In terms of connectivity, the Philippines is woefully behind its ASEAN neighbors. The government has taken some steps to address this problem through the Anti-Red Tape Authority (ARTA) and the Department of Information and Communications Technology (DICT). As part of the Common Tower Policy, a cellular communications tower building program aims to replace the antiquated model of company-specific towers. Instead, towers are built, operated, and maintained by independent third parties, who then rent out space to the telecom companies, thereby ensuring that each area of the country would have adequate coverage. In 2019, 70.5 million internet users were served by only 18,000 cell sites across the archipelago, a user-per-site density of 4,036, more than twice that of Indonesia and ten times China’s.

This technological deficit highlights the urgency that the Philippines and similar economies have to educate and train a more resilient workforce. Covid-19 has made a long-term task something that the country must implement much more quickly and comprehensively.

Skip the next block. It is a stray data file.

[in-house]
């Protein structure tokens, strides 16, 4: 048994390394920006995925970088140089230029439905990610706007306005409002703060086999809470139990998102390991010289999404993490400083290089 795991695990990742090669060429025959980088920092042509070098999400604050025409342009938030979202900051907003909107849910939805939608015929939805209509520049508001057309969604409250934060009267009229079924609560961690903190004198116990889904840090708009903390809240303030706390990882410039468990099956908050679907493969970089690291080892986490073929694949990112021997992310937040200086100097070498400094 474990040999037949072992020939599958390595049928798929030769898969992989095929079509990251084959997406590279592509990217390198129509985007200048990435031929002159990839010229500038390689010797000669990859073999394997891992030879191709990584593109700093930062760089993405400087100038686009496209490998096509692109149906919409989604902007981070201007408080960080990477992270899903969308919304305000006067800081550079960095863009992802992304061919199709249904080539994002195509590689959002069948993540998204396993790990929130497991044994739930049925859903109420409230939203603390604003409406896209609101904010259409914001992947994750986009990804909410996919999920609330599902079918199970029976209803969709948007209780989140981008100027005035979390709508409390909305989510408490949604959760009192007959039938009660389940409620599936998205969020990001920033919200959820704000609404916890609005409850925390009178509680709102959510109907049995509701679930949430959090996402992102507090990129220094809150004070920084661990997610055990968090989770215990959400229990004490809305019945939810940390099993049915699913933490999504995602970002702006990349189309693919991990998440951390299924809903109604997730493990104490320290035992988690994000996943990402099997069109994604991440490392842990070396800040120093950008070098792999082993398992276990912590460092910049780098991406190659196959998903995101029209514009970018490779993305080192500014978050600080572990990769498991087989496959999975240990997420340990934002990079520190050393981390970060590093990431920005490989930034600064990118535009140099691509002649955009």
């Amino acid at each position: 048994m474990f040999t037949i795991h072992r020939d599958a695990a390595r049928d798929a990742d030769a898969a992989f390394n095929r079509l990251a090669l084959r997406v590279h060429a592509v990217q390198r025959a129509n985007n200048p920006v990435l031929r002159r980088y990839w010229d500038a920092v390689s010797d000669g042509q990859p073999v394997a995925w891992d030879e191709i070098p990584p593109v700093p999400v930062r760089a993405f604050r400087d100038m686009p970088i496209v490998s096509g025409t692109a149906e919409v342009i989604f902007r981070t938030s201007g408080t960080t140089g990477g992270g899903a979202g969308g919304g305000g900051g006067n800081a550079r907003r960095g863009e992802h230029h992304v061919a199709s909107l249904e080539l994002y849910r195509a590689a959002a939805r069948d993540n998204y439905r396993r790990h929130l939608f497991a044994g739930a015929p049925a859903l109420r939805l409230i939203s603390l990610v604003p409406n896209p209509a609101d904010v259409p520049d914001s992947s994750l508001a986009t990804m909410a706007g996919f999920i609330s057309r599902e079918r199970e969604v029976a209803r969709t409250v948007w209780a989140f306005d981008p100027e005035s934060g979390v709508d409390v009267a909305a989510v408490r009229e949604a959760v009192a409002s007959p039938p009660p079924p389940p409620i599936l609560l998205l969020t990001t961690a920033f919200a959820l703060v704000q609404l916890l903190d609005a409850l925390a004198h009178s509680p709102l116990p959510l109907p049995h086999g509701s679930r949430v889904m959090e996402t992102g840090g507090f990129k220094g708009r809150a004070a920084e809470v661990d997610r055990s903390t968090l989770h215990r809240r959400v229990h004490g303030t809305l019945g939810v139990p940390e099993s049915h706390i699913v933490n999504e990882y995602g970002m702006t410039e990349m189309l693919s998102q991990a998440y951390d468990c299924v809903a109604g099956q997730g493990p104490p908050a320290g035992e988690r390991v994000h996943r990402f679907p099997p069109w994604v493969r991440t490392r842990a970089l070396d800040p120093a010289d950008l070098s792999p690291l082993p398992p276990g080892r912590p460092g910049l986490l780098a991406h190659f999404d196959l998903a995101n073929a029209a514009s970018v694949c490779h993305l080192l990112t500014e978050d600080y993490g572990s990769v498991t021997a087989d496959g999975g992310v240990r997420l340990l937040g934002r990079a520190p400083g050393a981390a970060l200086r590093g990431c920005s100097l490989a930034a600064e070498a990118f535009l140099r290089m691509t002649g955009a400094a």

By shifting more decisively to STEM education, the government can prepare those who will enter the workforce in the coming decades for jobs at the core of the so-called Fourth Industrial Revolution (4IR), in areas such as data science and analytics, virtual reality, and artificial intelligence. Reskilling vulnerable workers should be a priority. In this monumental task, the role of government is more crucial than ever for an at-risk economy such as the Philippines with a large population and youthful demographics. Identifying the sectors that need to be nurtured and providing the right kind of education and skills training needed by these industries will be vital to future-proofing the economy and its labor force. Covid-19 has underscored how urgent this task is not just for the Philippines but for all countries seeking to reshape their economies and make them more resilient for the post-pandemic world.

Opinions expressed in articles published by AsiaGlobal Online reflect only those of the authors and do not necessarily represent the views of AsiaGlobal Online or the Asia Global Institute